I can not think of a better model of how one can live and enjoy life and affect the lives of others in a most gentle way. What a legacy!

My thoughts are with Paula at this time.

From Pat Addis

Oh, Alison and Tom, how difficult this news must be for you and so many others who have been in Paula and Sam's very extended family for so long. As a relative newcomer, I felt in my first Sleepy Hollows what a remarkable universe they built and nurtured. Paula and her family are in my thoughts, but so are you.

From Ruthanne DeWolfe

Sam and Paula have the respect and affection of all who have been blessed to know them. Yes, they are eternal: their many talents and their generous loving spirits will continue without end. Just knowing they are "there" has always lifted my spirit. For me, they will always be "there".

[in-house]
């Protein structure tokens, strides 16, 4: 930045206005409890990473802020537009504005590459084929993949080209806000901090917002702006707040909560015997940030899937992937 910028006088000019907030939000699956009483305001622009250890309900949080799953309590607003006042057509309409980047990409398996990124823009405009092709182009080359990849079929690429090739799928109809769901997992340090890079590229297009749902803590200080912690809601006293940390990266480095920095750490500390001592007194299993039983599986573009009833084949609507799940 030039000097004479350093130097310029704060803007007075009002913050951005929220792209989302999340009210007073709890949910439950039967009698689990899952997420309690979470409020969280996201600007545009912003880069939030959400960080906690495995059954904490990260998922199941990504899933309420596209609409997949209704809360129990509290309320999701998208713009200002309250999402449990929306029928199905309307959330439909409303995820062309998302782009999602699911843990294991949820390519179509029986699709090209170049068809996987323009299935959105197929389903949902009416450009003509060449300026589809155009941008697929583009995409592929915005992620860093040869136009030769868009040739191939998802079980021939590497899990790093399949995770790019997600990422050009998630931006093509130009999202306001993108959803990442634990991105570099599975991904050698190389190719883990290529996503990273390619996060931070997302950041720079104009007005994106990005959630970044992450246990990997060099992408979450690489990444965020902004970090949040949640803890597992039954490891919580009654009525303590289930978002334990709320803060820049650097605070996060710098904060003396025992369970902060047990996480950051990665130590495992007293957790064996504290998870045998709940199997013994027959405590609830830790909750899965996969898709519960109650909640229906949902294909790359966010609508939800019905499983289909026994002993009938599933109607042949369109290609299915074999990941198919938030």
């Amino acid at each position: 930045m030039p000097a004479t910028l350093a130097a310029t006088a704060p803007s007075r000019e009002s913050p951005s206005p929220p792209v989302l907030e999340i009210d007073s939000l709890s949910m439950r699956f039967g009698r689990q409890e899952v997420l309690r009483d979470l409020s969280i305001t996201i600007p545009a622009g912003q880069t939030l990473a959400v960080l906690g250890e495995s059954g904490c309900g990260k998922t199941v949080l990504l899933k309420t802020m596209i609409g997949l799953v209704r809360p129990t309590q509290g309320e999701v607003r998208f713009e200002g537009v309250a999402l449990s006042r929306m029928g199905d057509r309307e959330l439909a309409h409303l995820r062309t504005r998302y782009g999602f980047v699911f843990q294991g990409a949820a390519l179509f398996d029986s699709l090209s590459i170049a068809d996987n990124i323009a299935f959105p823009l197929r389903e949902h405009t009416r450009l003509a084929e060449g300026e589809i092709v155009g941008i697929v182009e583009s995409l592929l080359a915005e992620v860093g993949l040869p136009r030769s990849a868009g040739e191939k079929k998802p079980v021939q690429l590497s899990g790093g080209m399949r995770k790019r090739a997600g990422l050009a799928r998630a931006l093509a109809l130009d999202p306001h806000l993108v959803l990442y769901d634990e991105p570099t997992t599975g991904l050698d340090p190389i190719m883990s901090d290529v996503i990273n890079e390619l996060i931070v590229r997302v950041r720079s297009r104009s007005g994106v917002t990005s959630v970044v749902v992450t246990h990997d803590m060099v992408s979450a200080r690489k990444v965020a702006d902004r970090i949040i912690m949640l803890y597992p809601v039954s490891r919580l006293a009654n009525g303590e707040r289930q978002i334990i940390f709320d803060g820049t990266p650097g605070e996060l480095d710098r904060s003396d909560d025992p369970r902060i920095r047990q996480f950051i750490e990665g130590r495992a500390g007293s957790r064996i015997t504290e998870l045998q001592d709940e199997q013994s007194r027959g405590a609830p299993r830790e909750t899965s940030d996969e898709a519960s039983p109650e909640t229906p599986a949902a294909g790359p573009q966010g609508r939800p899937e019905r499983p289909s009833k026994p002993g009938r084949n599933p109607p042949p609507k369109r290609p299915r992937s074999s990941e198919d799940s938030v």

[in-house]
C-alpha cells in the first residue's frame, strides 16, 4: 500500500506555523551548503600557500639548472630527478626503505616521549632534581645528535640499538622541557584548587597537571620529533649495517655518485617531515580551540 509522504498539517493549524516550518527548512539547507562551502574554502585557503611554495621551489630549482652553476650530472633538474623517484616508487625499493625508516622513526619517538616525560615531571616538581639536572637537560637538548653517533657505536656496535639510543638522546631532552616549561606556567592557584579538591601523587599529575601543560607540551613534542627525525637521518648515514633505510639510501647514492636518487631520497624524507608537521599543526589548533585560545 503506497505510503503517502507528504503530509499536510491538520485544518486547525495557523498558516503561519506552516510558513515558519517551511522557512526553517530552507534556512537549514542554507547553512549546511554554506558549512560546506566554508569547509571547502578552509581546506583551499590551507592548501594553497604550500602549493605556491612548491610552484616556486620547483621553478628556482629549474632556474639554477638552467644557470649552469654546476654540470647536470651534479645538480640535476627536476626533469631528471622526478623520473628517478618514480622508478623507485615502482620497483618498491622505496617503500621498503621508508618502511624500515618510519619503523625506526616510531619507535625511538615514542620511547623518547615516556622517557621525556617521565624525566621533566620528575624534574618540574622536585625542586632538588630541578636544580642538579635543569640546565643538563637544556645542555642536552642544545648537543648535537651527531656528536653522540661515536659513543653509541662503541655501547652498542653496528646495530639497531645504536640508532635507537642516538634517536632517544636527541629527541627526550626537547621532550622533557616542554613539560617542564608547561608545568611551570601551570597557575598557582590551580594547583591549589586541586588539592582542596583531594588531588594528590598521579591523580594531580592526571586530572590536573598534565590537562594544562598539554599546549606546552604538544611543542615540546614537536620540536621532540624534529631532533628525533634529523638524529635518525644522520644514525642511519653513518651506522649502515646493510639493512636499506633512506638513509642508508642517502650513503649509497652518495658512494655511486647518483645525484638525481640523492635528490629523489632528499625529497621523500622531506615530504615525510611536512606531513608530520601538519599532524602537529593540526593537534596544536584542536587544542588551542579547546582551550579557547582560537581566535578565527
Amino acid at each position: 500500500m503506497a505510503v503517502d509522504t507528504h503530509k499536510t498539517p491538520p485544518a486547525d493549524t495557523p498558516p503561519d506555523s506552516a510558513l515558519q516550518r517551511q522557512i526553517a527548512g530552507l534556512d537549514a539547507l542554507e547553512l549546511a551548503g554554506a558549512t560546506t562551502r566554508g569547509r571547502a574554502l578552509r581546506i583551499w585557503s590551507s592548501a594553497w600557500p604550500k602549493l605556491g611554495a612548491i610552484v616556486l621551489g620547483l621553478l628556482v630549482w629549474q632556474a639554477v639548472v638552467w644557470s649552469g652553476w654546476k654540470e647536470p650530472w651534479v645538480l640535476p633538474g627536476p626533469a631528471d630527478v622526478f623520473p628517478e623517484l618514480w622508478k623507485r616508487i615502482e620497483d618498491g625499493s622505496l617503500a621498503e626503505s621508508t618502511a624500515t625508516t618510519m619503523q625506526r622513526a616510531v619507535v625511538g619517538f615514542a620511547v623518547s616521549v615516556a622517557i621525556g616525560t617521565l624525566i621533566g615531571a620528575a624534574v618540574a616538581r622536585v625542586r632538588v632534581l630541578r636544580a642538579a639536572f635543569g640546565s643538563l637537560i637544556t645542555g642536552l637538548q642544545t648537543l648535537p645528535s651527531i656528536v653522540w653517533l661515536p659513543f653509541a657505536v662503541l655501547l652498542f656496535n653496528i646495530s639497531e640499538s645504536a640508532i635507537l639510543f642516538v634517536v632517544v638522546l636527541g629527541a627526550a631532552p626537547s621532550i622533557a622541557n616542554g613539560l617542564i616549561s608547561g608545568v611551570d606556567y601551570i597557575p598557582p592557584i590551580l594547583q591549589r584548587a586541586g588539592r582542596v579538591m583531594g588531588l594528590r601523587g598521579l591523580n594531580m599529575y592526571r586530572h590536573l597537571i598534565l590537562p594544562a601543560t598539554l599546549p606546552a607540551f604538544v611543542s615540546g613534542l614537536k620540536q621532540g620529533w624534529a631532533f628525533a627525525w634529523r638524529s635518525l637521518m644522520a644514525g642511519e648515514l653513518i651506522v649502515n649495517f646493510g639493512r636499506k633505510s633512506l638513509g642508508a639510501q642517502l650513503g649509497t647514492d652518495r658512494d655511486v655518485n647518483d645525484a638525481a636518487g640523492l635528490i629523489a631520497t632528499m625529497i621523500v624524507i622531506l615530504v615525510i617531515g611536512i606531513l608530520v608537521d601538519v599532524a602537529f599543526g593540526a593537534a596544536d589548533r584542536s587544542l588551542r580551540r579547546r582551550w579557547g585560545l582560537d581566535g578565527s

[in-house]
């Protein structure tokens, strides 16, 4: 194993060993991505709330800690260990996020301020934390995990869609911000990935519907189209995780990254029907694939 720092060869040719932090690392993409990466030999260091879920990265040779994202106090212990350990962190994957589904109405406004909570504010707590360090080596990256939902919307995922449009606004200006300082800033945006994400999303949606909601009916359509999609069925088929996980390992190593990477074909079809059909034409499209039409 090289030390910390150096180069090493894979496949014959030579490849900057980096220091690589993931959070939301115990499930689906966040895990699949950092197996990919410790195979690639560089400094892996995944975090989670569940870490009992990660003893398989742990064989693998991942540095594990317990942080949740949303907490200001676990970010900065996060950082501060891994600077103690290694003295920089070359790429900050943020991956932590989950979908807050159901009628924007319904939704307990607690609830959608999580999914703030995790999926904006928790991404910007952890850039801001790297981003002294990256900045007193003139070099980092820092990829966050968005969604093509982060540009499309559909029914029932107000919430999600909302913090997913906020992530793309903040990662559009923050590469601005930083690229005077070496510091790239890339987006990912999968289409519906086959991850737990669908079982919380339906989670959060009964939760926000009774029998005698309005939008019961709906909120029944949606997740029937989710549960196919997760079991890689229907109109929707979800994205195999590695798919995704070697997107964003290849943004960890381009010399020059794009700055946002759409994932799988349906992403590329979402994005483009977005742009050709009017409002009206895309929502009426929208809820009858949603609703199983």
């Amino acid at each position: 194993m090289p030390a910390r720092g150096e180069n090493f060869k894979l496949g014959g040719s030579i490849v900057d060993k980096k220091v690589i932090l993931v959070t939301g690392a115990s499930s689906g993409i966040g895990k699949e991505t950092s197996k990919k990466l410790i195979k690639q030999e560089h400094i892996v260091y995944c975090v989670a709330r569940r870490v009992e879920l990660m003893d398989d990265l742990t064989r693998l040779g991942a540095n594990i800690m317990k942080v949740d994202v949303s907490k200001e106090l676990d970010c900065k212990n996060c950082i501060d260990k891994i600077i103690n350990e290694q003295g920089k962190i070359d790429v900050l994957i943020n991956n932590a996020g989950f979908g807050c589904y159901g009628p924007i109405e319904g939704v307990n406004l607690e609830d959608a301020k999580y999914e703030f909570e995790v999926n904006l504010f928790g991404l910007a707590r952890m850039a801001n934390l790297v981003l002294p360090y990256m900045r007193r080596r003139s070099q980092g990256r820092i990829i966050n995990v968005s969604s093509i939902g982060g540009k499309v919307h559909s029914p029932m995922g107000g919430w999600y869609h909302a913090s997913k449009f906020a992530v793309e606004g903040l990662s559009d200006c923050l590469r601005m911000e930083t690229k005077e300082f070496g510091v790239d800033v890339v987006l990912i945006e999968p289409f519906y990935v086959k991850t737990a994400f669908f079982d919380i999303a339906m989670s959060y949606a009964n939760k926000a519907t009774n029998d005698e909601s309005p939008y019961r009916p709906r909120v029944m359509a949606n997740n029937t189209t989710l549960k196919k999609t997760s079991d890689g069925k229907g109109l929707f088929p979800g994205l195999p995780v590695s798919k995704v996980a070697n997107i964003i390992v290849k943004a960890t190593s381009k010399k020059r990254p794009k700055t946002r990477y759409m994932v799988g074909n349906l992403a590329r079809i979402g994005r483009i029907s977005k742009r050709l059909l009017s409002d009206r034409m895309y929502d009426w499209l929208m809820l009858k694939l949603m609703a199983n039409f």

From Marshall Sparberg

As an embryo cellist, Sam truly inspired me. My first forays at playing quartets were at Sleepy Hollow and later joined him at the Hyde Park Chamber Orchestra. Sam amazed me when he played the viola parts when we did not have a violist and also played the bass when this instrument was needed. I always will be grateful to Sam for his encouragement and stimulation.

From Bernard Zinck

Even though I only discovered Sleepy Hollow chamber music camp recently when Allison and Tom invited me to coach, it was easy to feel its special sense of warmth and camaraderie—undoubtedly, a tribute to its founding members. I remember my brief conversation with Sam, noticing his sense of passion and commitment for music, and his strong affection for all participants and newcomers like myself. Very kindly, he made me feel welcomed that weekend and I had a wonderful time sharing music. My thoughts are with his family and friends.